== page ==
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      Resuscitative endovascular balloon occlusion of the aorta (REBOA): a scoping review protocol concerning indications—advantages and challenges of implementation in traumatic non-compressible torso haemorrhage

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          Abstract

          Introduction

          Haemorrhage remains the leading cause of preventable death in trauma. Damage control measures applied to patients in extremis in order to control exsanguinating bleeding from non-compressible torso injuries use different techniques to limit blood flow from the aorta to the rest of the body. Resuscitative endovascular balloon occlusion of the aorta (REBOA) is regaining momentum recently as an adjunct measure that can provide the same results using less invasive approaches. This scoping review aims to provide a comprehensive understanding of the existing literature on REBOA. The objective is to analyse evidence and non-evidence-based medical reports and to describe current gaps in the literature about the best indication and implementation strategies for REBOA.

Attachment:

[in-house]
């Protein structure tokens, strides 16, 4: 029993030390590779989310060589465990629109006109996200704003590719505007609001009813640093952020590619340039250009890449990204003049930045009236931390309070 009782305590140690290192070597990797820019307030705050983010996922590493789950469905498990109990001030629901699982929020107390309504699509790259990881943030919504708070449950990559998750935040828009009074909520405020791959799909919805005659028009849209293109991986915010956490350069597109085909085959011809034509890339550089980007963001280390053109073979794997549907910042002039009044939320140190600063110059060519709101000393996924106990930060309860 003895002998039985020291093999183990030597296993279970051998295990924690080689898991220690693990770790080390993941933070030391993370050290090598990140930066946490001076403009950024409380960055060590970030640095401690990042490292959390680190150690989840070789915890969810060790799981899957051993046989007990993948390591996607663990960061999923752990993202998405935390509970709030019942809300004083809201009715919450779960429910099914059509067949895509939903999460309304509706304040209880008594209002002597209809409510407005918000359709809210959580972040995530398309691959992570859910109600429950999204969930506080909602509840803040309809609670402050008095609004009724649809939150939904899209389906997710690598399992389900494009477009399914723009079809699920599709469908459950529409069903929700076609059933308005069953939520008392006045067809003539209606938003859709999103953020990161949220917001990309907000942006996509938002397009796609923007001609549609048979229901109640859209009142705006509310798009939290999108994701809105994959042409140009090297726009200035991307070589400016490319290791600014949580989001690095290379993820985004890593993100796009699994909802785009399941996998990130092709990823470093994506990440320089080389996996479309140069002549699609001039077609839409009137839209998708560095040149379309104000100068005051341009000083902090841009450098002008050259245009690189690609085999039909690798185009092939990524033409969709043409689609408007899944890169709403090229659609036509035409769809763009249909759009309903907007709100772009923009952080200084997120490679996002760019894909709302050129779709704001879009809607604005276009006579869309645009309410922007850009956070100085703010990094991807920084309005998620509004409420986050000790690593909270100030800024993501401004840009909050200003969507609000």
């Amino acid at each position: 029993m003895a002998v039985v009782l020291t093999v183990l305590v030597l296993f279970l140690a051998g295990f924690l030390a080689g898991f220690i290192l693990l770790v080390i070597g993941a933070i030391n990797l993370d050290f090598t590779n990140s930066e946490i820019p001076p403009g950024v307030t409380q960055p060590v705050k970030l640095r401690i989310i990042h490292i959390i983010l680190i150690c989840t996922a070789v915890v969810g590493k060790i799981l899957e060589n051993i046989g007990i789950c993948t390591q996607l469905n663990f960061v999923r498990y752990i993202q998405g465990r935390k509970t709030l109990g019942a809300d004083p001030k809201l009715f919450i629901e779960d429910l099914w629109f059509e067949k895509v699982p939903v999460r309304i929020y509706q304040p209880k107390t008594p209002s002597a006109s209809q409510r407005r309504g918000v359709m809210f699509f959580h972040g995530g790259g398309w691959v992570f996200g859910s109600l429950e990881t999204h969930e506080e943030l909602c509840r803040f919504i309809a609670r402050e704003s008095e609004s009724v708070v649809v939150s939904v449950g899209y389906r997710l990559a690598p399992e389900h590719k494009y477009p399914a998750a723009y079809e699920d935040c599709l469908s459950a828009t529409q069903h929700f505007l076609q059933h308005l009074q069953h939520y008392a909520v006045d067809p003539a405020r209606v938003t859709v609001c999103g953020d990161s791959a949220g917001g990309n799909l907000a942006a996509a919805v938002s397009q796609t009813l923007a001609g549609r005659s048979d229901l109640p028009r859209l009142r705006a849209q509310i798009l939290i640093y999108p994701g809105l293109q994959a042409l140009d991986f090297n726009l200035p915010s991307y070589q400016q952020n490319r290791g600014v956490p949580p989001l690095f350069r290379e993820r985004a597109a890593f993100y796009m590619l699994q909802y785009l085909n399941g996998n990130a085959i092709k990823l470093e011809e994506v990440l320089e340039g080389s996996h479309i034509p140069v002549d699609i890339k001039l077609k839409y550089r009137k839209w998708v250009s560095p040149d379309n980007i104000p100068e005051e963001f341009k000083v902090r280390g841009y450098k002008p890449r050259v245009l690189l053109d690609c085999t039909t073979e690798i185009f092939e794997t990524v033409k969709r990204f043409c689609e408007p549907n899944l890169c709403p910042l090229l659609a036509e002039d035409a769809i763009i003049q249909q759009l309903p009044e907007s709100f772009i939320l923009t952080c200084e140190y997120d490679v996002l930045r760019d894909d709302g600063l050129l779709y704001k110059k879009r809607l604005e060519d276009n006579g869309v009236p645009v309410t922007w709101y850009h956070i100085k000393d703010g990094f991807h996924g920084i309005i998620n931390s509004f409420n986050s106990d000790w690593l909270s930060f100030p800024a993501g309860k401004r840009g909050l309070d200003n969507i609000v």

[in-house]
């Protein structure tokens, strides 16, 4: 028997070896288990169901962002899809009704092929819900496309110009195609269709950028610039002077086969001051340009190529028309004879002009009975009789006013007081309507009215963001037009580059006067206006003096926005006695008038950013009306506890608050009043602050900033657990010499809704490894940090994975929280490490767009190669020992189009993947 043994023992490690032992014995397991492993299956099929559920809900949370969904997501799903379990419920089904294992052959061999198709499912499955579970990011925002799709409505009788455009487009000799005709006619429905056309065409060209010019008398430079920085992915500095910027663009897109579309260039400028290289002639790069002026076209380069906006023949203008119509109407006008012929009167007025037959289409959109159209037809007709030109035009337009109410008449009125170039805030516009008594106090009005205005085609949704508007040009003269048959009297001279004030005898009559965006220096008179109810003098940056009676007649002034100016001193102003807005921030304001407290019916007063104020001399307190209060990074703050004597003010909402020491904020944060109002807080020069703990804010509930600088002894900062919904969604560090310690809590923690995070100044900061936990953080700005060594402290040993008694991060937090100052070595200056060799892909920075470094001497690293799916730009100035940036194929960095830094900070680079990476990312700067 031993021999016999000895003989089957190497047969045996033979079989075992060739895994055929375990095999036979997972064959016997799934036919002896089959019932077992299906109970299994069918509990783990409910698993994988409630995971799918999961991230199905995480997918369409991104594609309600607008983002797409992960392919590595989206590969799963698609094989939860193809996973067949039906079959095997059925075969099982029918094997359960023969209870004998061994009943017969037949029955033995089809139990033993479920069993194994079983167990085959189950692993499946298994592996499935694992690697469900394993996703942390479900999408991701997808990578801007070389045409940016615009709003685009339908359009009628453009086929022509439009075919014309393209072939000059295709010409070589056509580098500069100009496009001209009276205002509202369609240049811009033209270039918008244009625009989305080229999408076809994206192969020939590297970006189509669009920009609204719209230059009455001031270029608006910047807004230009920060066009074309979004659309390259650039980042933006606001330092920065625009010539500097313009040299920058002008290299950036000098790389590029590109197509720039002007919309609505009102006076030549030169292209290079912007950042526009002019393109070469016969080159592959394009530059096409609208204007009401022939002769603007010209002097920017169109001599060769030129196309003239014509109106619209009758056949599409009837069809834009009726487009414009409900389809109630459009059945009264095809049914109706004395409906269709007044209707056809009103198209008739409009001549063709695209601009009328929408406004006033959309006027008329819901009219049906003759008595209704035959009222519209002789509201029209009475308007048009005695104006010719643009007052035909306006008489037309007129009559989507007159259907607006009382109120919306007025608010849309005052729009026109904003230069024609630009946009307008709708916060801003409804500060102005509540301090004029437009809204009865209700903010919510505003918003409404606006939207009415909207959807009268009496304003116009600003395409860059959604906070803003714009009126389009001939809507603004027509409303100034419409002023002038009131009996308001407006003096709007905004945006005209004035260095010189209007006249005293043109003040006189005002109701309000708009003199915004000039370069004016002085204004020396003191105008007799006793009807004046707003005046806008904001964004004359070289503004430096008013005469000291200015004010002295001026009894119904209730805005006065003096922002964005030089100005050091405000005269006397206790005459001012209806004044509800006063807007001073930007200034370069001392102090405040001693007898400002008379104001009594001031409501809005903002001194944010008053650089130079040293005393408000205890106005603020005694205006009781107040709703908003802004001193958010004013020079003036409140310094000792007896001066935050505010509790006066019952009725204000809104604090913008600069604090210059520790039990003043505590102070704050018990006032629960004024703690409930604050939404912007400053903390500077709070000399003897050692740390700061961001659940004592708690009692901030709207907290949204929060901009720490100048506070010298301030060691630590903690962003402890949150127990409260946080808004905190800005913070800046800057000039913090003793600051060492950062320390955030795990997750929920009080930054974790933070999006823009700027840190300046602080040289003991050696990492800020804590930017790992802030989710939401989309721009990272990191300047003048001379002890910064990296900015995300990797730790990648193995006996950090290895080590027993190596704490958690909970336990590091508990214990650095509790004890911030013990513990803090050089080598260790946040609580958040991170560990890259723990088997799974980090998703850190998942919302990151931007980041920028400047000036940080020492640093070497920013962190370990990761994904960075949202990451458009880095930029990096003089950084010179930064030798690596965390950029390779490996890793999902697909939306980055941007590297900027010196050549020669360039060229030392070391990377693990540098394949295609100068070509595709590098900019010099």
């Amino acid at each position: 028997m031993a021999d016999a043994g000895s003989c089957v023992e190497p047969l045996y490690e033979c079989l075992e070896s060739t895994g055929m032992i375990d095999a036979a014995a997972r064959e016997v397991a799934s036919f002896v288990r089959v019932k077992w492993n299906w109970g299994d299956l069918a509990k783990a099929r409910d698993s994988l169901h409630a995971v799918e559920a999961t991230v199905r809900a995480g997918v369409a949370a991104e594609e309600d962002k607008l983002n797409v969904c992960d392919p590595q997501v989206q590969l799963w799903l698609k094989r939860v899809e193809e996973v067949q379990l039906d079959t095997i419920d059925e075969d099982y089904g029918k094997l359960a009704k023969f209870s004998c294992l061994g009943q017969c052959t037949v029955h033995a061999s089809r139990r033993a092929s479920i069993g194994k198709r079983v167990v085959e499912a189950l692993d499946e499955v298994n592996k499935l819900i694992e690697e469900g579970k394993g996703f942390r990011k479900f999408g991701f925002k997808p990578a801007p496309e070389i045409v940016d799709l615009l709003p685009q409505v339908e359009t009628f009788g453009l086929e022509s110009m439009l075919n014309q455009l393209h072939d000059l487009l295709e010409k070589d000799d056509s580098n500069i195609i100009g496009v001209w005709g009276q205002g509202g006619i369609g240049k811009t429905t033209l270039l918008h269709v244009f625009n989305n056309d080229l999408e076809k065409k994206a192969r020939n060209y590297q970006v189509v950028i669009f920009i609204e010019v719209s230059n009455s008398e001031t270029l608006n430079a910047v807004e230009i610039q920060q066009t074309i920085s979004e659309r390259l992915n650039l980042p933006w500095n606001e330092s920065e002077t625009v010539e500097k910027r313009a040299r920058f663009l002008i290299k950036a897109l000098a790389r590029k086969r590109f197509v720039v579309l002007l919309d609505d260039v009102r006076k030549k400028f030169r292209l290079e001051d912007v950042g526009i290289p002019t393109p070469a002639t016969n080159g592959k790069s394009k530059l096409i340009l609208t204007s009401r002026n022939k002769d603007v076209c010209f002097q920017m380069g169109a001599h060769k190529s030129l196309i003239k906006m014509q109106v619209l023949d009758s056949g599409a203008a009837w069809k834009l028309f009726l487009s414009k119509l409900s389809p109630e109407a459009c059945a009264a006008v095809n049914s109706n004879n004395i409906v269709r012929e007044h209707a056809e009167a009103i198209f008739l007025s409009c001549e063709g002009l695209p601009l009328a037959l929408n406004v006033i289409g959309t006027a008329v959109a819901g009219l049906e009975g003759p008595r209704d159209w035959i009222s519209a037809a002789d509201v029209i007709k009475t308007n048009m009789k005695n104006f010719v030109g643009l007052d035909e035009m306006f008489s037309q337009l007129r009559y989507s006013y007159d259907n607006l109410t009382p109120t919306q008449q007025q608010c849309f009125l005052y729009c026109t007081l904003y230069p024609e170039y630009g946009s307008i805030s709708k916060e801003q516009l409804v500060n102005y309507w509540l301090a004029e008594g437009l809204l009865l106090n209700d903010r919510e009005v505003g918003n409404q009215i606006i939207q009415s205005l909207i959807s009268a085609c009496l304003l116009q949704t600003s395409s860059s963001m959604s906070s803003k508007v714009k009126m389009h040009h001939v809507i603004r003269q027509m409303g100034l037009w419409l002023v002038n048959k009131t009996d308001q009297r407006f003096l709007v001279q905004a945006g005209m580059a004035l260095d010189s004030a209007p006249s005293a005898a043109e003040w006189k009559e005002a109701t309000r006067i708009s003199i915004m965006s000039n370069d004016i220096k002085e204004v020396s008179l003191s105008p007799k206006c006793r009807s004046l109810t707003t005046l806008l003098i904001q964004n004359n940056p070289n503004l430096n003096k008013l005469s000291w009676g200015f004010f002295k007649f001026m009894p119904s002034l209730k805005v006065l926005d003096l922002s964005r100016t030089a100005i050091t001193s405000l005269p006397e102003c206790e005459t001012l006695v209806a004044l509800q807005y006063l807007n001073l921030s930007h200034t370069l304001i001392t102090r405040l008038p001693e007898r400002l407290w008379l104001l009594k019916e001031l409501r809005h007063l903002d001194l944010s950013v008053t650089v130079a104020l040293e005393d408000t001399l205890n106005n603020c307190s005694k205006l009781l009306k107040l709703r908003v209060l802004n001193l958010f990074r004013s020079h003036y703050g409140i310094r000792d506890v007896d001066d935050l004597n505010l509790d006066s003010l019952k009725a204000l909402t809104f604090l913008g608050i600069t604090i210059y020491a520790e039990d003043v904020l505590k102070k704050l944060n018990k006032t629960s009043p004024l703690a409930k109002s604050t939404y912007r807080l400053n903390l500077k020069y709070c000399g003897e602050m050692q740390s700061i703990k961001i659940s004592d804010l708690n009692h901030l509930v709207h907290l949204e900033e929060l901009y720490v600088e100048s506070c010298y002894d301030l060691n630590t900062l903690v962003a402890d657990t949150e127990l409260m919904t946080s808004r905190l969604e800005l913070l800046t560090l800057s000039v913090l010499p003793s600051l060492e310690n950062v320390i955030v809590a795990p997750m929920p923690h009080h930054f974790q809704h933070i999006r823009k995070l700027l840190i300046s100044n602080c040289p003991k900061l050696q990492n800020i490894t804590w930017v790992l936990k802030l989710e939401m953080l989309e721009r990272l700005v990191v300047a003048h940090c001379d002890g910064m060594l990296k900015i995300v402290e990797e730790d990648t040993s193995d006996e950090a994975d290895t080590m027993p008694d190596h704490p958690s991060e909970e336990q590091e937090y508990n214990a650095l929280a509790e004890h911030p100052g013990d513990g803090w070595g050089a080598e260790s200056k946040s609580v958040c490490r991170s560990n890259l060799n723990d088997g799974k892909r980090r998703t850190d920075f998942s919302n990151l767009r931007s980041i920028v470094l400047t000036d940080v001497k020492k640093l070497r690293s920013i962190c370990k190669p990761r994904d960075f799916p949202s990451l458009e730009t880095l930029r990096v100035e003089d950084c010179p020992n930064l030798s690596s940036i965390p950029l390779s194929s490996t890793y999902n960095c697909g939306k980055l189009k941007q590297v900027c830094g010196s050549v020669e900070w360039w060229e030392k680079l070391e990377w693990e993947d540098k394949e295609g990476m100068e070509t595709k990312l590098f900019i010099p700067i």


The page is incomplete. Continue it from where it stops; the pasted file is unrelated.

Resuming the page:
Methods and analysis

          Using the five-stage framework of Arksey and O’Malley’s scoping review methodology as a guide, we will perform a systematic search in the following databases: MEDLINE, EMBASE, BIOSIS, COCHRANE CENTRAL, PUBMED and SCOPUS from the earliest available publications. The aim is to identify diverse studies related to the topic of REBOA. For a comprehensive search, we will explore organisational websites, key journals and hand-search reference lists of key studies. Data will be charted and sorted using a descriptive analytical approach.

          Ethics and dissemination

          Ethics approval is not necessary as the data are collected from publicly available sources and there will be no consultative phase. The results will be disseminated through presentations at local, national, clinical and medical education conferences and through publication in a peer-reviewed journal.

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          Most cited references 9

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          Scoping studies: towards a methodological framework

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            Preferred reporting items for systematic review and meta-analysis protocols (PRISMA-P) 2015: elaboration and explanation

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              Scoping studies: advancing the methodology